HELP! I would really appreciate any advice please! Thank you!

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EGO45(6bCT)

Well, maybe not exactly encouraging words cause I never had a S.nigra, but all of my four S.racemosa 'Sutherland Gold' had been moved with ultimate success numerous times at ALL times of the year from March till November, with or without rootball intact and sometimes with just 25-30" of roots left. As a matter of fact just yesterday one of the 8-footers was chopped down to 3' and moved again.
If S.nigra is similar in this respect to S.racemosa you should sleep well.

    Bookmark   October 19, 2008 at 8:46PM
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ostrich(3a AB)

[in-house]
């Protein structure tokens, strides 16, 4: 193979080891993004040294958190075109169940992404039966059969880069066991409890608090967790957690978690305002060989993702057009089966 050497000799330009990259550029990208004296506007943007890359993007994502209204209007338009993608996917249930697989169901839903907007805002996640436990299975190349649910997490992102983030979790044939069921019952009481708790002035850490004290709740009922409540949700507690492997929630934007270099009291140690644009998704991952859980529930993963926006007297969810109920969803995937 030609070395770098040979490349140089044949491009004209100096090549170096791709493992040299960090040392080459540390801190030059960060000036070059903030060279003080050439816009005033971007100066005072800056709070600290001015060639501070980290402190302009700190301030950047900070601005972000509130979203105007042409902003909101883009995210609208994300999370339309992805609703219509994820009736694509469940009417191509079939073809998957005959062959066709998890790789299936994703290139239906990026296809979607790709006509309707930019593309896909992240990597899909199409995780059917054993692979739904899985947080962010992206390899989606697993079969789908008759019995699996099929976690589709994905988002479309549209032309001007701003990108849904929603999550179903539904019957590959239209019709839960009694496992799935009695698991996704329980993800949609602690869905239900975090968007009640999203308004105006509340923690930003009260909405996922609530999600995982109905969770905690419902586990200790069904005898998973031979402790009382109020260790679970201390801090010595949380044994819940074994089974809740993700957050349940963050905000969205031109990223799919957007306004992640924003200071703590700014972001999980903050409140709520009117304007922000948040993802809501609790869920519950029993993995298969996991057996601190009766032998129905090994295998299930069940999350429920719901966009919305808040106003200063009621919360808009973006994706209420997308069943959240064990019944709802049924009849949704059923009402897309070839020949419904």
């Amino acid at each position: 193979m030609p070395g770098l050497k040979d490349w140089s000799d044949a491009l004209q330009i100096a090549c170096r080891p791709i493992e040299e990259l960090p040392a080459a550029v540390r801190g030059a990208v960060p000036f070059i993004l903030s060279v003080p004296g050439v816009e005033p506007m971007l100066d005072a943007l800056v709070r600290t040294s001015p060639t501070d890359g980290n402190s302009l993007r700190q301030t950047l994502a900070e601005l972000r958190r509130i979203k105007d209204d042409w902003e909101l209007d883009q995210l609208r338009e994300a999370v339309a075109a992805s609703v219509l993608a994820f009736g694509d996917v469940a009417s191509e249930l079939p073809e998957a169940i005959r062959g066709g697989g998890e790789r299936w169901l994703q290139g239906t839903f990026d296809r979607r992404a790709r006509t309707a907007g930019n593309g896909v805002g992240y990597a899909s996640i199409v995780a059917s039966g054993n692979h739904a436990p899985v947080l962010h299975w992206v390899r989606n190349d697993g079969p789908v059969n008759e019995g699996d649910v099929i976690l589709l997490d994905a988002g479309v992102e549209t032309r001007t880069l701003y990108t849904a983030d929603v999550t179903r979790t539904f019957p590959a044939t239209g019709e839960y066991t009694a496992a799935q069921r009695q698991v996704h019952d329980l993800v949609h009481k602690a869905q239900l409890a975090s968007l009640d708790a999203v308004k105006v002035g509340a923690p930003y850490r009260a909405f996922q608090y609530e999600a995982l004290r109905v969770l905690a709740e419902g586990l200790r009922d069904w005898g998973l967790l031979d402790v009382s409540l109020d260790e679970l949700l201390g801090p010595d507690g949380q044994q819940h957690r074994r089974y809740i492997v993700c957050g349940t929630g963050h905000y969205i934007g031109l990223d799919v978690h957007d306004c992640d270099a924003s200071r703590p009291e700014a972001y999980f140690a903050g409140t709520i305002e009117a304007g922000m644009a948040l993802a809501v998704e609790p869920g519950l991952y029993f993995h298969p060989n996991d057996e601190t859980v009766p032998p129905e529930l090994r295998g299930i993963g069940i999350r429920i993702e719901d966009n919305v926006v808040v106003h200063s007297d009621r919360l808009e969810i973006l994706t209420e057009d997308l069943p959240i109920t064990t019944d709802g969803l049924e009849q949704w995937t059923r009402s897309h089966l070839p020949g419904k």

George, thank you so much! I suspect that it will do well then because this thing has just been ridiculously vigorous! I cannot imagine how a 2 year old plant could have grown like this! Anyway, I guess it will look ugly for the next few weeks until all the leaves will fall off. All I am hoping is that it will then spend the next couple of months growing its roots until the ground freezes in late December. Then when spring comes, I just hope that it will do well!

George, did you find that your Sutherland Gold had these ridiculously strong and extensive roots too? Did you trim your roots? I did not do that.... perhaps I should have?

Thanks for posting - I do feel a little better! :-)

    Bookmark   October 19, 2008 at 9:23PM
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ostrich(3a AB)